Organization is the key to survival both in your job search and when you have a job. As mentioned in the notepad section, taking note of important meetings, interviews, and steps taken throughout you job process is critical to keep your information organized. With various copies of your resume and cover letters, it is crucial to organize your job search materials so you spend more time looking for jobs than looking for your materials.   One important way to stay organized is to have a to-do list. Though we already covered the need for this item in a job search, it’s worth noting again. Itemize all of your items you need to do in your job hunt to apply for specific job or prepare yourself for an interview. Once you go through the entire list, implement another to-do list for your next application or upcoming interview. Nailing down this process allows you to have that much more time to focus on acing that next interview or attending networking events to land an interview....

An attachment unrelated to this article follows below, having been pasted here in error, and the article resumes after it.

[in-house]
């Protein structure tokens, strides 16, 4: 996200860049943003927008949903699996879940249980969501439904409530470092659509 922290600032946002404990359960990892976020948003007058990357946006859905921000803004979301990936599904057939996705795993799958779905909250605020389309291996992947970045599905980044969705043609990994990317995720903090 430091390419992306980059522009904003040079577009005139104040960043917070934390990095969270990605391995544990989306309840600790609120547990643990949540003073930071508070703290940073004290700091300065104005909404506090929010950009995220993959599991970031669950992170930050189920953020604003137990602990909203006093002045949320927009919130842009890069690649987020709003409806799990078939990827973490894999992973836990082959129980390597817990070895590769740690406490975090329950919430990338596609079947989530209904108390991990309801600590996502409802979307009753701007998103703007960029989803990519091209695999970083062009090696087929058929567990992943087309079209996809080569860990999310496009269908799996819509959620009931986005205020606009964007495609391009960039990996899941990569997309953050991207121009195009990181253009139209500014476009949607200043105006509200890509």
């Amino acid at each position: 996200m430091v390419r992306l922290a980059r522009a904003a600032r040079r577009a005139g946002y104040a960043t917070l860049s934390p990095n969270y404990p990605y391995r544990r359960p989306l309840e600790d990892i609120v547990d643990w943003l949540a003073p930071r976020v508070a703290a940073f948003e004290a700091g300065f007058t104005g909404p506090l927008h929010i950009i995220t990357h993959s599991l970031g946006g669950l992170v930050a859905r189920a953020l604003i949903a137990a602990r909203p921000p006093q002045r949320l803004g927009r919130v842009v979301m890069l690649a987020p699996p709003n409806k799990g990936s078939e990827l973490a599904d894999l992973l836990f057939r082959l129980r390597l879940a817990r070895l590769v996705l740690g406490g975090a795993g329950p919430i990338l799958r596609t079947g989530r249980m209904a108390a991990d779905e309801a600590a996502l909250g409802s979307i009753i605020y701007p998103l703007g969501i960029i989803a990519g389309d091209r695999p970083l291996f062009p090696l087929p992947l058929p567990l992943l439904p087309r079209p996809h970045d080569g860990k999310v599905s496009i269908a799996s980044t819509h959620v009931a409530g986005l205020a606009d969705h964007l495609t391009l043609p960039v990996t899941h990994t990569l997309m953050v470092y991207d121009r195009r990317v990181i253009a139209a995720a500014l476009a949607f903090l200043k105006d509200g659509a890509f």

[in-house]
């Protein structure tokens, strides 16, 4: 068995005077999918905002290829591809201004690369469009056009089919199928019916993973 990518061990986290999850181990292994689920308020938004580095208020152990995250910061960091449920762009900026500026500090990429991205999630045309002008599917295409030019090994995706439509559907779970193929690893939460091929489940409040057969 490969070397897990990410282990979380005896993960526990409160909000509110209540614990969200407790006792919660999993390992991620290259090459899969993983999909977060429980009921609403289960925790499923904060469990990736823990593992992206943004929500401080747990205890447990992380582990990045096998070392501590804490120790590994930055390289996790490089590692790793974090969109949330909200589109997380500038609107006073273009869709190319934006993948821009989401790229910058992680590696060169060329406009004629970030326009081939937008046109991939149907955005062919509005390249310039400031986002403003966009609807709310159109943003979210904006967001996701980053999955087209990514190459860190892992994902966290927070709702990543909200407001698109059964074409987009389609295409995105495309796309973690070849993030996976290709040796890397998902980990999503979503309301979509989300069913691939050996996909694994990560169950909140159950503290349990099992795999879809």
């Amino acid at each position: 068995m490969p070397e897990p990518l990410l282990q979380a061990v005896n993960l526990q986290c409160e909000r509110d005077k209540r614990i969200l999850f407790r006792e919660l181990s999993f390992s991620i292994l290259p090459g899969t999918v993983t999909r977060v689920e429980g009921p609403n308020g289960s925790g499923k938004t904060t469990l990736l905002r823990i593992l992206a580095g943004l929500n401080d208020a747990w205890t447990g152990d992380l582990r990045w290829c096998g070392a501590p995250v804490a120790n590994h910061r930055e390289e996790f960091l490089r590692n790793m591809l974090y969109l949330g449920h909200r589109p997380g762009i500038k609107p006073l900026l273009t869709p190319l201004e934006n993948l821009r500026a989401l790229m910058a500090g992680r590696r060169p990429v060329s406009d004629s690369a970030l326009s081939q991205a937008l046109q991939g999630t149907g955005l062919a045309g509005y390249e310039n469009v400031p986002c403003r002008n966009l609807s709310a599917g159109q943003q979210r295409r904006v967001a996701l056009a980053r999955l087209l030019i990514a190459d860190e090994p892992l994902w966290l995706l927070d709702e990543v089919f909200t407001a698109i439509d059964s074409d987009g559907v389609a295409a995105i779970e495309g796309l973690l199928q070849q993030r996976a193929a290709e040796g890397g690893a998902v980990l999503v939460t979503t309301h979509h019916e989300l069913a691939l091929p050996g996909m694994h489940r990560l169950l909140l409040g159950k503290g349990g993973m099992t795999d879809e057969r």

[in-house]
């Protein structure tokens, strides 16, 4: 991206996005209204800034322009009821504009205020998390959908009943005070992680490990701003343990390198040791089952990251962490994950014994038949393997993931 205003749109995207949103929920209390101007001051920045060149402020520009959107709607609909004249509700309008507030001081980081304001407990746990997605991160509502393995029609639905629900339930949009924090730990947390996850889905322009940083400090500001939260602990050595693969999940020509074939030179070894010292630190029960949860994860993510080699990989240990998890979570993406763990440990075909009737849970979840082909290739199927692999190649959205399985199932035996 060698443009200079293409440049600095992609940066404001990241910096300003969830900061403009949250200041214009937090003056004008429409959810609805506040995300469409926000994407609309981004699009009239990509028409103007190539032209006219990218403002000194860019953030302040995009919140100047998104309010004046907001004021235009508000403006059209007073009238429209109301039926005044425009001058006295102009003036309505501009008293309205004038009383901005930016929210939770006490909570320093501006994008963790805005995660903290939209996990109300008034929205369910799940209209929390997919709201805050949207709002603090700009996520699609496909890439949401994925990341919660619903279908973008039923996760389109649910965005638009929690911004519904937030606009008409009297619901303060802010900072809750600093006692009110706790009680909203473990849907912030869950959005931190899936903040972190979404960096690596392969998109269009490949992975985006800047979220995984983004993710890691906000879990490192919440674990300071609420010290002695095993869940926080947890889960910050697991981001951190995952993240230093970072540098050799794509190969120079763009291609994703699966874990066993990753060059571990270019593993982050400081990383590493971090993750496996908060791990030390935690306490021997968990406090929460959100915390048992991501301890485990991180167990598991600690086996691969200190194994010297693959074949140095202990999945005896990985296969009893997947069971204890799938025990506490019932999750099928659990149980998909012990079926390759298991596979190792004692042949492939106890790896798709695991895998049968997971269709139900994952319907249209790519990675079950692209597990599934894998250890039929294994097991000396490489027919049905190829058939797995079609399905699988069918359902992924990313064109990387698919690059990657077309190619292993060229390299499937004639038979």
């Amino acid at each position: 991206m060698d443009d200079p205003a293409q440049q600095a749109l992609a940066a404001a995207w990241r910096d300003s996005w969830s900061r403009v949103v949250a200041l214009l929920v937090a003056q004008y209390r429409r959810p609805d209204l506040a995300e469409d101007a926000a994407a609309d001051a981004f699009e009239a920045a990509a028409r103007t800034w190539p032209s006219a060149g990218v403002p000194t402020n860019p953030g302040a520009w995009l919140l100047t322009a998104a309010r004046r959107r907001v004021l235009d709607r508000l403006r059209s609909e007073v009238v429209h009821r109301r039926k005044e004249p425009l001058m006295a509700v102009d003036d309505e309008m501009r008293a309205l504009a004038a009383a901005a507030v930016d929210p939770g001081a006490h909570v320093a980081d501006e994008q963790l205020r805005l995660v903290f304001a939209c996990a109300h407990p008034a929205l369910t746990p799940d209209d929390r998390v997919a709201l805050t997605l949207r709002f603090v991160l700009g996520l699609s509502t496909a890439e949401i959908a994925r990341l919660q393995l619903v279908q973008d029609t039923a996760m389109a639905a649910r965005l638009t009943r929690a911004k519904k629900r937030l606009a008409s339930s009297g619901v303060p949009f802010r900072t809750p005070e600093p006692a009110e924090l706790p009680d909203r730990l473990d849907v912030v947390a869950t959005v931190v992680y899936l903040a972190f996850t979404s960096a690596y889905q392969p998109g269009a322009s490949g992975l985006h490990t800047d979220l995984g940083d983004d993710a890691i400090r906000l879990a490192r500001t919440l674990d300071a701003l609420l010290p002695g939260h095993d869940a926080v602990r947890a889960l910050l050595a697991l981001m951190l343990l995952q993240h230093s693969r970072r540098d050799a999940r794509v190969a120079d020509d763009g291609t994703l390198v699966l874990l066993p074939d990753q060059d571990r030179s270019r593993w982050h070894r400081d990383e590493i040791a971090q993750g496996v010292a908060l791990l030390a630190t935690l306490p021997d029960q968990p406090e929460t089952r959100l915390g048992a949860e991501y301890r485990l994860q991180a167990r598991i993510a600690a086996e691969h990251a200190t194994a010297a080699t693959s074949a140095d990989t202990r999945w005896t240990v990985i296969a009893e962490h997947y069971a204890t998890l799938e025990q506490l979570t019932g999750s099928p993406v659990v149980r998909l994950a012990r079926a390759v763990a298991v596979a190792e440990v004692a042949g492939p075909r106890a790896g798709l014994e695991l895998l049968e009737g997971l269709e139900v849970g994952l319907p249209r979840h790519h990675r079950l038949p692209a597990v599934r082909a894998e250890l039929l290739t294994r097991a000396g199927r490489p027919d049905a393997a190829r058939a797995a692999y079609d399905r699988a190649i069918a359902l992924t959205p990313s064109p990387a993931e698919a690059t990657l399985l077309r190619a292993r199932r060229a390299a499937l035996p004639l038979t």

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6.19.16
Day 19: Notebook
You will need to remember many things to have a successful job search. It is critical to take notes. This advice goes well beyond your job search into your eventual job. Always have a notepad and pen ready to copy down notes from a presentation or meeting. Some find this as the best way to manage their daily to-do list. It’s honestly what you make of it. For a job search applicants are constantly sending out resumes and applications that it may become confusing what and where they applied. Taking note of where you applied and for what is super important. As you progress in your search, continue to take note of the status of various applications. Note the recruiters and hiring managers you’ve met with and if you have followed up. This entire process should ensure that you do not lose your way during your job hunt.   
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6.17.16
Day 17: Company Research